Saturday, August 12, 2006

They are all gone

It's been awhile since I punished you with poetry--not mine. I won't do that to you. This is by Henry Vaughn.

They are all gone

They are all gone into the world of light!
And I alone sit lingering here;
Their very memory is fair and bright,
And my sad thoughts doth clear.

It glows and glitters in my cloudy breast,
Like stars upon some gloomy grove,
Or those faint beams in which this hill is dressed,
After the sun's remove.

I see them walking in an air of glory,
Whose light doth trample on my days;
My days, which are at best but dull and hoary,
Mere glimmering and decays.

O holy Hope! and high Humility!
High as the heavens above!
These are you walks, and you have showed them me,
To kindle my cold love.

Dear beauteous Death! the jewel of the just,
Shining nowhere but in the dark;
What mysteries do lie beyond thy dust,
Could man outlook that mark!

He that hath found some fledged bird's nest may know
At first sight if the bird be flown;
But what fair well or grove he sings in now,
That is to him unknown.

And yet, as angels in some brighter dreams
Call to the soul when man doth sleep,
So strange thoughts transcend our wonted themes,
And into glory peep.

If a star were confined inot a tomb,
Her captive flames must needs burn there;
But when the hand that locked her up gives room,
She'll shine through all the sphere.

O Father of eternal life, and all
Created glories under Thee!
Resume Thy spirit from this world of thrall
Into true liberty.

Either disperse these mists, which blot and fill
My perspective still as they pass;
Or else remove me hence unto that hill
Where I shall need no glass.

2 comments:

Kell said...

The most horrendous thing happened this week. A couple I kind of know (in-laws of a friend of mine) lost one of their two twins.

I need to talk about this because as one who's lost both kinds of loved ones - a little one and a matriarch (I know my grandma and I weren't close - but there's something very empty about her place...) this year, (and knowing you've lost one in his prime) the obvious question is: Is it better to lose one before you know one?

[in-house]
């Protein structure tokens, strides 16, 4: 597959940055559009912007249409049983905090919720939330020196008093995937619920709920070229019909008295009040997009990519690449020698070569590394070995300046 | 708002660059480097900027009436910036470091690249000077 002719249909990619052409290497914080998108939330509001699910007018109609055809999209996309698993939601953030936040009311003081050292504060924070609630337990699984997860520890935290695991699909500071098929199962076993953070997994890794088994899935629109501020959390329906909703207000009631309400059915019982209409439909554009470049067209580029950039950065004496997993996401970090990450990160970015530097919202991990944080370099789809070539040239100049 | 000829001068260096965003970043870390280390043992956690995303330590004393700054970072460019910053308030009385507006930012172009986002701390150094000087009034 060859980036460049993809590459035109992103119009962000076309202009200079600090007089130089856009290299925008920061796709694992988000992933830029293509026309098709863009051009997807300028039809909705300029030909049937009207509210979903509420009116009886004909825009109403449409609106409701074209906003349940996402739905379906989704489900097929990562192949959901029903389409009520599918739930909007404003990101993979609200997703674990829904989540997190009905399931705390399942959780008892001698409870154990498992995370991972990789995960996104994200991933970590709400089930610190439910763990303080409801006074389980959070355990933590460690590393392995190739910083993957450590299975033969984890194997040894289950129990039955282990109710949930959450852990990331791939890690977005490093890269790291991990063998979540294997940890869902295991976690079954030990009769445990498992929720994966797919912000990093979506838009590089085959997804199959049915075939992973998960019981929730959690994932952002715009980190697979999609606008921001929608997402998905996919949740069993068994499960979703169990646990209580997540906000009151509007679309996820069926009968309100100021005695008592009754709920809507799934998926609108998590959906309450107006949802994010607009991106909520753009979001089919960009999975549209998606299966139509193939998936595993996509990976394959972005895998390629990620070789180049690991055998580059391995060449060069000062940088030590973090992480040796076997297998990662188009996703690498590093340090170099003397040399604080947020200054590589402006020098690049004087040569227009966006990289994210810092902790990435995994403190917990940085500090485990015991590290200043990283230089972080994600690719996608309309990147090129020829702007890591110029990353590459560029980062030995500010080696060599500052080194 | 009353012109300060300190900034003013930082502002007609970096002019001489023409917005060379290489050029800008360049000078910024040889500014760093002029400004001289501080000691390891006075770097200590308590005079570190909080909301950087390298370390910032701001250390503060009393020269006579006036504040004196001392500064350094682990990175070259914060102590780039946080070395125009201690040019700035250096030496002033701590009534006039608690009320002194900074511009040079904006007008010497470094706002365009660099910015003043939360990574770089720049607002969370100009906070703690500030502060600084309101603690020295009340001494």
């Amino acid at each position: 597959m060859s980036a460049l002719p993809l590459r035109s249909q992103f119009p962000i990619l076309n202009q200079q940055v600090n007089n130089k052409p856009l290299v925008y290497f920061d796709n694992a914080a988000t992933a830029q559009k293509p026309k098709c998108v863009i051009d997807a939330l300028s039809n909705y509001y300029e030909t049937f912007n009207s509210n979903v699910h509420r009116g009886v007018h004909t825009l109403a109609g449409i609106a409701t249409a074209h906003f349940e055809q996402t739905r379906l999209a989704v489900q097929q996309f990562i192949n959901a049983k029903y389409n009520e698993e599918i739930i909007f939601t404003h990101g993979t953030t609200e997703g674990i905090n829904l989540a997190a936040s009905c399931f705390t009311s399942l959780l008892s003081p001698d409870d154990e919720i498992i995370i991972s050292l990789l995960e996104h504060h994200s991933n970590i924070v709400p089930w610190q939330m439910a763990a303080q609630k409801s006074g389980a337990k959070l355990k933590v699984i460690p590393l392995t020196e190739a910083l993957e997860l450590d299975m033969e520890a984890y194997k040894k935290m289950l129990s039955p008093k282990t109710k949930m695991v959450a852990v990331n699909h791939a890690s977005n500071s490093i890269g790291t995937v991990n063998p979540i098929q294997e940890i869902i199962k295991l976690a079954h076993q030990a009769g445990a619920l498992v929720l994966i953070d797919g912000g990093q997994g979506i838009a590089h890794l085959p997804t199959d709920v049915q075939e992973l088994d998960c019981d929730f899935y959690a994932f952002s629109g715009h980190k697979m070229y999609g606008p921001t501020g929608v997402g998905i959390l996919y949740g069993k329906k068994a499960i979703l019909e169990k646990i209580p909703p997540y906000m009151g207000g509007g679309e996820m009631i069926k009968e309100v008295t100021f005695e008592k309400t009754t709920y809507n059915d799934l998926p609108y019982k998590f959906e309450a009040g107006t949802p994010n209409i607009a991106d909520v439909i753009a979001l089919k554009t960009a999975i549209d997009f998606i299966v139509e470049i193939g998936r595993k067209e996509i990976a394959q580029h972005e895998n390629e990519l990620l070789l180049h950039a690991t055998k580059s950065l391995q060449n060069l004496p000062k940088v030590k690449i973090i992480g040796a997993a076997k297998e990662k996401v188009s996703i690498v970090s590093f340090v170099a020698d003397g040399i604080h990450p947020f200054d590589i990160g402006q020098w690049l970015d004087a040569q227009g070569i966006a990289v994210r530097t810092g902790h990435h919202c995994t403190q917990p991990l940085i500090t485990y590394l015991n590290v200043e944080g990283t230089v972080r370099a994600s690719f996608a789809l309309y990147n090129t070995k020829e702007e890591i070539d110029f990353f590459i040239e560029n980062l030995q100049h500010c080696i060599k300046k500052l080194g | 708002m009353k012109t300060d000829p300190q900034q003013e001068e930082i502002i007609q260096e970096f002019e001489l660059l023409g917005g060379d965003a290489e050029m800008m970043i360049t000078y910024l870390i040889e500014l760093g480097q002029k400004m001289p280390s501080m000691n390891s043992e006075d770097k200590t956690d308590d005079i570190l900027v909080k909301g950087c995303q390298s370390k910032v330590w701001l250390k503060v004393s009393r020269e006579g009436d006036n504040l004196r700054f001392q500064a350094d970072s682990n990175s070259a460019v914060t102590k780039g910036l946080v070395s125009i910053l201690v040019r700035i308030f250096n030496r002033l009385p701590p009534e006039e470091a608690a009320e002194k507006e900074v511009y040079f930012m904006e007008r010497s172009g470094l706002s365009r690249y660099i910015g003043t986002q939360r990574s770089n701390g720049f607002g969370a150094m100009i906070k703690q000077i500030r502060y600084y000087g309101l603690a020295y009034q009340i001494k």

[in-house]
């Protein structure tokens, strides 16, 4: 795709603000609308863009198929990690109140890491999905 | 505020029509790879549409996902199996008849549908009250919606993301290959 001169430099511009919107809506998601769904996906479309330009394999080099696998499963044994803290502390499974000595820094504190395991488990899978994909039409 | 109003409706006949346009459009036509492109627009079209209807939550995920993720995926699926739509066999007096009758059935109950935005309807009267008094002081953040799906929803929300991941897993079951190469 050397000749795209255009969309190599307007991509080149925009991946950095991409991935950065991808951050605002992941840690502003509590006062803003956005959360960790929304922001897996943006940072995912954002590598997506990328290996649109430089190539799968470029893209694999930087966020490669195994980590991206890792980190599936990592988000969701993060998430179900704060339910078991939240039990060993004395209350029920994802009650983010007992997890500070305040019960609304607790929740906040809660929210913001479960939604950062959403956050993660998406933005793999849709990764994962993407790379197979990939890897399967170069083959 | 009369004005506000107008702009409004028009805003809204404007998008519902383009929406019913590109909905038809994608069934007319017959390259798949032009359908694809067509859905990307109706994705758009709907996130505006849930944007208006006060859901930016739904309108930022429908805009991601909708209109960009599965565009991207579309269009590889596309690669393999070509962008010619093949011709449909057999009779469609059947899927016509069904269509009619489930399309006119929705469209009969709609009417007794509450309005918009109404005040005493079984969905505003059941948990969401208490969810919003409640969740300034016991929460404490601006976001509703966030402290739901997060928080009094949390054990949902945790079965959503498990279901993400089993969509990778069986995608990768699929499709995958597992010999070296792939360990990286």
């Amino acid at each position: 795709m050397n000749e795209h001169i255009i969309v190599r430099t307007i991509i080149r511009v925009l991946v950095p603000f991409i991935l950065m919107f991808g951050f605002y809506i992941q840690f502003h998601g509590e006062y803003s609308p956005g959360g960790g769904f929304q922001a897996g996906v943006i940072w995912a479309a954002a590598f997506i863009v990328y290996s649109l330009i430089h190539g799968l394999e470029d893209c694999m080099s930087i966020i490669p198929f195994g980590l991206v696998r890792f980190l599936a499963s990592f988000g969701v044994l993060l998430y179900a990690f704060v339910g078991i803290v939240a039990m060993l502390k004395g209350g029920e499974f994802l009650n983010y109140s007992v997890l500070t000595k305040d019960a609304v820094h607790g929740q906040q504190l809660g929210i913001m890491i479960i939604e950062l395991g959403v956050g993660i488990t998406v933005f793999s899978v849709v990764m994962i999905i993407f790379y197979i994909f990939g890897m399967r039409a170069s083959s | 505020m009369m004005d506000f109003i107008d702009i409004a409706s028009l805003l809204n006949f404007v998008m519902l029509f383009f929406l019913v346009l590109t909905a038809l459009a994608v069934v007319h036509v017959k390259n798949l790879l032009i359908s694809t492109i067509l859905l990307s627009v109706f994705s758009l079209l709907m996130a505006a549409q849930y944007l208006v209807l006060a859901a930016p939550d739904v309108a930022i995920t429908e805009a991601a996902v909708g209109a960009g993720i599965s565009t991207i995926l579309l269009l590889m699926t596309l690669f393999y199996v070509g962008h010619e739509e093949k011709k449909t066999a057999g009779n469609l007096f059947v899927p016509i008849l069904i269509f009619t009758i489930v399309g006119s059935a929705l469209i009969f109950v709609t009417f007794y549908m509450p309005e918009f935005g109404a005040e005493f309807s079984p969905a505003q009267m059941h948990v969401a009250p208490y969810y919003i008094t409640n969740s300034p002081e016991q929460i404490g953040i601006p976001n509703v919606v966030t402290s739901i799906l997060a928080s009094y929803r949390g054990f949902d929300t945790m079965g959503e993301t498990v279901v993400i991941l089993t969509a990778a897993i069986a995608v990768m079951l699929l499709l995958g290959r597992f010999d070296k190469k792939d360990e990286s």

My answer is no- I think it's just as empty - because hope is enormous.

My second, and perhaps more intelligent question is - how will this family split their bitter loss with their sweet joy at their surviving arrival?

I'm so sad for these two. I figured you'd be the one to discuss this with me.

Sarabeth said...

Kell--the answer to the first question is no. With losing a person who you have known for years, you mourn for the loss of a live well lived. With losing a child or an infant, the mourning is for the potential lost, in a way for the unknown.

I like you am no stranger to death. I had one close friend die in college, two boyfriends die while I was in college, and just three months before my wedding my maid of honor died. I watched her die. Seven years ago my father-in-law died. And, well, you know about Dad. It's the emptiness--the void left by that person--that I feel the most. I try to fill it with my memories, good or bad.

The second question--I'm going to punt this to Phill who, because of his job, has seen this kind of situation. He had a hard night last night playing at doctor, but I'll ask him his thoughts. Maybe he'll email you.

Were the twins premature? Or was it the situation where the twins were discordant (one grew larger in utero than the other)?

And, as I have typed these words I have answer to your second question. I think the parents will cling to the surviving infant all that much more. Well, that where they should strive to be. That child's life and accomplishments will be much sweeter as they know the pain of loss.